How Is SARS Spread?
The SARS virus is spread through close contact with an infected individual. It can be passed either through the air or by touching a contaminated surface. SARS transmission is thought to occur most often via respiratory droplets that are produced when an infected person coughs or sneezes.
Close contact with an infected person is the main way in which the SARS virus is spread. It can be passed either through the air or by touching a contaminated surface.
Through the Air
SARS transmission is thought to occur most often by respiratory droplets (droplet spread), produced when an infected person coughs or sneezes. Droplet spread can happen when droplets from the cough or sneeze of an infected person are propelled a short distance (generally up to three feet) through the air and deposited on the mucous membranes of the mouth, nose, or eyes of people who are nearby.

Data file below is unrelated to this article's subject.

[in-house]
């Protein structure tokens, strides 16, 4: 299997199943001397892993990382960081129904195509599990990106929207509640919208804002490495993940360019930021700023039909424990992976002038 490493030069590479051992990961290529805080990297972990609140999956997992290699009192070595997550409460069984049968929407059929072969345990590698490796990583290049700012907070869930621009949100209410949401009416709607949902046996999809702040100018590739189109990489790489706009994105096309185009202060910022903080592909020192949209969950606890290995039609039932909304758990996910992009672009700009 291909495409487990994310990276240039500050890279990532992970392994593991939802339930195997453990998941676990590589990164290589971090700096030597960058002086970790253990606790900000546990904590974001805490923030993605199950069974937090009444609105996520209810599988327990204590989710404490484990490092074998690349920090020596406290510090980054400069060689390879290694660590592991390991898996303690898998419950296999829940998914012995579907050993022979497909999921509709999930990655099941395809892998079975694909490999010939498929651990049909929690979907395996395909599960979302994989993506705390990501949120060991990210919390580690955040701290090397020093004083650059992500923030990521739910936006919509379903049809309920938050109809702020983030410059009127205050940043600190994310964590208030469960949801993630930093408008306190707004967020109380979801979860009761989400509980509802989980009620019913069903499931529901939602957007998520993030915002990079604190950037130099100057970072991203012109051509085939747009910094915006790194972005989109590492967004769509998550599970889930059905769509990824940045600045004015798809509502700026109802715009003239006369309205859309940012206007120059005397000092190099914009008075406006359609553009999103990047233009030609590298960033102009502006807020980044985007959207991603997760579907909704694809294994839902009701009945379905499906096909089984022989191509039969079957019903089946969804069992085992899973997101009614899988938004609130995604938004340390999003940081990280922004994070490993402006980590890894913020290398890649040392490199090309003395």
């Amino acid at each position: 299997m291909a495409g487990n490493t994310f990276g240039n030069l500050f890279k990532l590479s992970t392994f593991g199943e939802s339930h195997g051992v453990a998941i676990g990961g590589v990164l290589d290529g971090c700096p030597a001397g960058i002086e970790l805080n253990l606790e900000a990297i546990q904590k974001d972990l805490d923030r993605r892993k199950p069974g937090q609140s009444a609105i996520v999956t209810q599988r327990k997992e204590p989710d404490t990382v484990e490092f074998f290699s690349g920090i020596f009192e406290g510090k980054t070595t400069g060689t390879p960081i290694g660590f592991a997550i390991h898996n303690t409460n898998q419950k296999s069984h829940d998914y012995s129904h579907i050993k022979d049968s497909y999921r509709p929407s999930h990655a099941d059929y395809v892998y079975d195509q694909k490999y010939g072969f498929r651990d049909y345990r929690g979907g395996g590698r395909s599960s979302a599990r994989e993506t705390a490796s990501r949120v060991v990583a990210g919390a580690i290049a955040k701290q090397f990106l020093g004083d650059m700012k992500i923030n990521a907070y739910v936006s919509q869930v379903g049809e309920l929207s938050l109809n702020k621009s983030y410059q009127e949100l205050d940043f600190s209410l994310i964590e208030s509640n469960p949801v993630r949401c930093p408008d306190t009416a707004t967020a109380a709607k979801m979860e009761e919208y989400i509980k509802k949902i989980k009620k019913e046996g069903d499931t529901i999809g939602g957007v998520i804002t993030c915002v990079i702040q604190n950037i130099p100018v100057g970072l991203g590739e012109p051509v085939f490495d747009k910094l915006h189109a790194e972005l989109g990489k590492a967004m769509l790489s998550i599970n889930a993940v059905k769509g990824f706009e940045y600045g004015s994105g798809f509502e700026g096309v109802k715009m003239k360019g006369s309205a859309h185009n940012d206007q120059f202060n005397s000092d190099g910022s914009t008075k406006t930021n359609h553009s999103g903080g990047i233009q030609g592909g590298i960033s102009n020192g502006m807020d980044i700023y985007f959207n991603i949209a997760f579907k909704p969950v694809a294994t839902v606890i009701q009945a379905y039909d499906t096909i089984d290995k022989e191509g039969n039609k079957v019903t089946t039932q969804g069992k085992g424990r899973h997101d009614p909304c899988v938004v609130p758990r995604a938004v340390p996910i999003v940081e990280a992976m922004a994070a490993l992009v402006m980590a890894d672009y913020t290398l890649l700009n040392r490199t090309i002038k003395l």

The SARS virus also can spread when a person touches a surface or object contaminated with infectious droplets and then touches his or her mouth, nose, or eye(s).
In addition, it is possible that the SARS virus might spread more broadly through the air (airborne spread) or by other ways that are not yet known.
Close contact is defined as having cared for or lived with a person known to have SARS or having a high likelihood of direct contact with respiratory secretions and/or body fluids of a person known to have SARS. Some examples of close contact include:
- Kissing or embracing
- Sharing eating or drinking utensils
- Close conversation (within three feet)
- Physical examination and any other direct physical contact between people.
Close contact does not include activities such as walking by a person or briefly sitting across a waiting room or office.